I agree with Martin that this is fraud. It is therefore a crime and should be treated as such by the FSA which has a statutory objective of combating financial crime.
    dunstonh wrote: »
    whilst the banks may have told lies and mis-sold. Many consumers are just as happy to tell lies and make fraudulent complaints as the opportunity arises. To assume just one side is the big bad is wrong.

    I agree with dunstonh that this is fraud. It is therefore a crime and should be treated as such by the FSA which has a statutory objective of combating financial crime.

    dunstonh wrote: »
    Where someone has been mis-sold they should complain. Where someone has not been mis-sold they should not complain.

    So they should. I also do not have a problem with somebody checking what they bought or challenging the advice they were given - only that they tell porkies.
  • dunstonh
    dunstonh Posts: 116,655 Forumite
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    Whilst I agree that some claims maybe fraudulent I do not agree that it amounts to as high as you stated, the problem here is because many consumers simply do not know that they have been paying for the policy indeed on many agreements it is hidden and not written as a multiple agreement as it should and as many consumers are not maths savy or are of limited mental capacity it is not noticed by them.

    With credit cards, store cards and loans the figures of mis-sale are staggeringly high. Sales targets with "sell or your sacked" pressure and unqualified staff with little training certainly are high on the reasons. However, that's a different world from full advice firms.
    So in sort the word lies is a bit strong, no one is to blame but the financial industry as a whole. Had they put there hands up and came clean a lot sooner this would not be in such a confusing state it is in now.

    Financial industry as a whole is not responsible for this. Yet it is the whole that is taking the flack.
    Small Businesses have sold this defunct product as well as Big Businesses putting fat profits and bonuses before the concerns of the consumer.

    Small businesses mostly only get involved with MPPI. Even the FOS recognise that MPPI has much lower failure rates. Still not perfect by a long way and not enough to be complacent (single premium MPPI for example has long been classed as bad - i remember telling someone over 10 years ago to complain about it). However, the small firms are suffering with try-it-on claims. Last year I had a young mortgage adviser tell me about a complaint he had. It was his first one and it was a template letter from a claims company about PPI. The template letter was just a list of every hypothetical reason (including not needed, had savings to cover it, went past retirement - none of which were true). The mortgage adviser had not recommended PPI and the person had not taken it out. Complaint was quite rightly rejected but the claims company referred it to the FOS. The mortgage adviser then suffered a £500 charge. Being young and relatively new he doesnt earn that much. So, the £500 charge hurt. Plus, his confidence was shattered. I swear he was close to tears. I can understand that too. When you are personally responsible for the advice you give and it comes out of your pocket if wrong, these sorts of try-it-ons hurt you financially and personally. If you are just a bank clerk who or shop assistant who has no liability for what they sell then why should they care. They can mis-sell as much as they like. So, don't mix up those in the industry that have liability and responsibility with those that do not.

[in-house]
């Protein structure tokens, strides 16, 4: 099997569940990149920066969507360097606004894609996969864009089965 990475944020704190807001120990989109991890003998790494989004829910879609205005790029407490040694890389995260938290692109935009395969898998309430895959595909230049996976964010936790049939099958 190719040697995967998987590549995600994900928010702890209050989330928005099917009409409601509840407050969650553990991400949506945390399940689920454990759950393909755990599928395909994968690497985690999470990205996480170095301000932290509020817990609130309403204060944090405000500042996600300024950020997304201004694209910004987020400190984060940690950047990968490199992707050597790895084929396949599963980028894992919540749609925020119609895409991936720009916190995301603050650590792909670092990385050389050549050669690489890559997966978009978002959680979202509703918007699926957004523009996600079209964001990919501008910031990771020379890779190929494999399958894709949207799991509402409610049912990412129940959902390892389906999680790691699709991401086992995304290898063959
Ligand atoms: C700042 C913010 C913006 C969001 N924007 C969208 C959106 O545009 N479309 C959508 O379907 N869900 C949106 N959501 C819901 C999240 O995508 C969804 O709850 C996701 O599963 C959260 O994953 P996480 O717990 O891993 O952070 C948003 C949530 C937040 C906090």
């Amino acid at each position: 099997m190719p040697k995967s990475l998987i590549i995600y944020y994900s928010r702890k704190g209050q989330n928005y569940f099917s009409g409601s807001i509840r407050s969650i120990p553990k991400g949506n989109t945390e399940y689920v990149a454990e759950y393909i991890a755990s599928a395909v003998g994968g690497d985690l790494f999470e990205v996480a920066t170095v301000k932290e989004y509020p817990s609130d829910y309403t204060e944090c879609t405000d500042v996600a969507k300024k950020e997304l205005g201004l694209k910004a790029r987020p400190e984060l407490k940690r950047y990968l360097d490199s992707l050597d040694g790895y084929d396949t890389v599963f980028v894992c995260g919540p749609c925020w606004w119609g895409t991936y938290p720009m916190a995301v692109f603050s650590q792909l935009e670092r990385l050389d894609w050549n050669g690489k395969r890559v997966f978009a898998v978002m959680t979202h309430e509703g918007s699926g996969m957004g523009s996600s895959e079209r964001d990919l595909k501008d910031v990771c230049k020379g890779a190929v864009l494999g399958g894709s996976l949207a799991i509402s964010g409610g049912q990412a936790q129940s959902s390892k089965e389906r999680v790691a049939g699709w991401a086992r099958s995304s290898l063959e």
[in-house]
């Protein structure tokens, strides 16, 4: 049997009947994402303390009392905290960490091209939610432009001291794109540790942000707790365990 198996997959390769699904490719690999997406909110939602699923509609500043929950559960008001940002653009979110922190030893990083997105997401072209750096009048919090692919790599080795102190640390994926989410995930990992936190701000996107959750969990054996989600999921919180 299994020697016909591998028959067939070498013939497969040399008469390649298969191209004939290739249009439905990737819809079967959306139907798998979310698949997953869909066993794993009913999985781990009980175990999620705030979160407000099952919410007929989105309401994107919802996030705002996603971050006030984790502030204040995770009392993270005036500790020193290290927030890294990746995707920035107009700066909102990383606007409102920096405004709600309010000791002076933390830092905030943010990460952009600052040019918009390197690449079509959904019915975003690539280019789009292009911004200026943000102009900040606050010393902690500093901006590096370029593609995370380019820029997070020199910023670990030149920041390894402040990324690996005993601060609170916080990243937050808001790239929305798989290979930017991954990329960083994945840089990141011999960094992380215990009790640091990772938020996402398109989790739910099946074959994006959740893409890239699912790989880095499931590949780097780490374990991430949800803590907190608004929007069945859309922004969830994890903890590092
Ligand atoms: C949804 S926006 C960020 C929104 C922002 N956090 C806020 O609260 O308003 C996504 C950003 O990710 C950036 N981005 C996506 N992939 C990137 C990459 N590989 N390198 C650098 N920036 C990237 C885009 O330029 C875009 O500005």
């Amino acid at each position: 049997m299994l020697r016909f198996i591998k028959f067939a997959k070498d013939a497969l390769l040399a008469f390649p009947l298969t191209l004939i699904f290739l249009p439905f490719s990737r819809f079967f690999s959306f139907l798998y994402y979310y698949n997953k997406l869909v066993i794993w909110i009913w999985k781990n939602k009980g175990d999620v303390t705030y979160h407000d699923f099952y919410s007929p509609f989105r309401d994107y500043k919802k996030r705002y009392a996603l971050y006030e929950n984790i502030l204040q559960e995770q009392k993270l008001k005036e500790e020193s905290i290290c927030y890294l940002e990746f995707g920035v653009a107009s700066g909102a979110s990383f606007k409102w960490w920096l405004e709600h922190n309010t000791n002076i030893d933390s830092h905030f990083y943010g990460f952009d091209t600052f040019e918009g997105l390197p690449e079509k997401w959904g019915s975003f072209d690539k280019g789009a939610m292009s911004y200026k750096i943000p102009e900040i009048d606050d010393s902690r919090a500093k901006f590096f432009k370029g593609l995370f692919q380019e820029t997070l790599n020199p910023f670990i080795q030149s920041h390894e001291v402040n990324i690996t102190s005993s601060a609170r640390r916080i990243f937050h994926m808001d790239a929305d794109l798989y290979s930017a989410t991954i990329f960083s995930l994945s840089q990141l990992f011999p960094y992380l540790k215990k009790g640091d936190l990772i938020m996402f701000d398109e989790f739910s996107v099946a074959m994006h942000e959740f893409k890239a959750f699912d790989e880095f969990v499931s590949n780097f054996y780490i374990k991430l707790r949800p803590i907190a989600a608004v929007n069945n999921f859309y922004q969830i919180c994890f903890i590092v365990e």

I am an Independent Financial Adviser (IFA). The comments I make are just my opinion and are for discussion purposes only. They are not financial advice and you should not treat them as such. If you feel an area discussed may be relevant to you, then please seek advice from an Independent Financial Adviser local to you.
  • ~Brock~
    ~Brock~ Posts: 1,710 Forumite
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    dunstonh is correct when he speaks of fraudulent PPI refund claims, but this is not consumers 'trying it on' against banks, it is the claims companies themselves.

    These firms exist only to maximise their income. They do not care if a complaint has merits or foundation, or even if the product was sold in the first place. Standardised text is used regardless of the individual circumstances of the sale (if indeed there was a sale).